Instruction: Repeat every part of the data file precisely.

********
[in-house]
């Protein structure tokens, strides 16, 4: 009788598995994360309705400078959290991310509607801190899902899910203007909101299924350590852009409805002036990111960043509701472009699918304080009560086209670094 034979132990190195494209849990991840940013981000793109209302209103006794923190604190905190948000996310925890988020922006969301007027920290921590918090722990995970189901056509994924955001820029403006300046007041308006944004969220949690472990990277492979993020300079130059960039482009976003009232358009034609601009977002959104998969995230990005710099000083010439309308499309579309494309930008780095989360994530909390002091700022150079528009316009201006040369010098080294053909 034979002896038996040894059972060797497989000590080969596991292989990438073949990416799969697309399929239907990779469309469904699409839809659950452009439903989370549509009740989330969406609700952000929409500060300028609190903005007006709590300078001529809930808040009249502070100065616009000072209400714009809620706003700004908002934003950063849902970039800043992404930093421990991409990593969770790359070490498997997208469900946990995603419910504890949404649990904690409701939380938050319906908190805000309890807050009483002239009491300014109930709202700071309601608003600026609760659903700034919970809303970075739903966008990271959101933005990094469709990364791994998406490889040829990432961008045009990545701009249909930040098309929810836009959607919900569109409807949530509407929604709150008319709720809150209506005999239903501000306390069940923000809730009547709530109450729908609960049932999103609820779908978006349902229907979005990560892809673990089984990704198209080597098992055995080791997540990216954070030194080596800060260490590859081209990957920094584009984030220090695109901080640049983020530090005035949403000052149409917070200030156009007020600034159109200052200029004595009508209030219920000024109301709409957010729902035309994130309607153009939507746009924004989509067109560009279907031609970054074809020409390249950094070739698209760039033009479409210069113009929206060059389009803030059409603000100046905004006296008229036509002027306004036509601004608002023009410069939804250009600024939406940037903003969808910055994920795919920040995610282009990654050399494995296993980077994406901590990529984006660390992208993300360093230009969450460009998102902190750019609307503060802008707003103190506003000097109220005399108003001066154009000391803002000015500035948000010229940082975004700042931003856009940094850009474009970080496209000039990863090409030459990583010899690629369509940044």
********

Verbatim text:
[in-house]
């Protein structure tokens, strides 16, 4: 009788598995994360309705400078959290991310509607801190899902899910203007909101299924350590852009409805002036990111960043509701472009699918304080009560086209670094 034979132990190195494209849990991840940013981000793109209302209103006794923190604190905190948000996310925890988020922006969301007027920290921590918090722990995970189901056509994924955001820029403006300046007041308006944004969220949690472990990277492979993020300079130059960039482009976003009232358009034609601009977002959104998969995230990005710099000083010439309308499309579309494309930008780095989360994530909390002091700022150079528009316009201006040369010098080294053909 034979002896038996040894059972060797497989000590080969596991292989990438073949990416799969697309399929239907990779469309469904699409839809659950452009439903989370549509009740989330969406609700952000929409500060300028609190903005007006709590300078001529809930808040009249502070100065616009000072209400714009809620706003700004908002934003950063849902970039800043992404930093421990991409990593969770790359070490498997997208469900946990995603419910504890949404649990904690409701939380938050319906908190805000309890807050009483002239009491300014109930709202700071309601608003600026609760659903700034919970809303970075739903966008990271959101933005990094469709990364791994998406490889040829990432961008045009990545701009249909930040098309929810836009959607919900569109409807949530509407929604709150008319709720809150209506005999239903501000306390069940923000809730009547709530109450729908609960049932999103609820779908978006349902229907979005990560892809673990089984990704198209080597098992055995080791997540990216954070030194080596800060260490590859081209990957920094584009984030220090695109901080640049983020530090005035949403000052149409917070200030156009007020600034159109200052200029004595009508209030219920000024109301709409957010729902035309994130309607153009939507746009924004989509067109560009279907031609970054074809020409390249950094070739698209760039033009479409210069113009929206060059389009803030059409603000100046905004006296008229036509002027306004036509601004608002023009410069939804250009600024939406940037903003969808910055994920795919920040995610282009990654050399494995296993980077994406901590990529984006660390992208993300360093230009969450460009998102902190750019609307503060802008707003103190506003000097109220005399108003001066154009000391803002000015500035948000010229940082975004700042931003856009940094850009474009970080496209000039990863090409030459990583010899690629369509940044």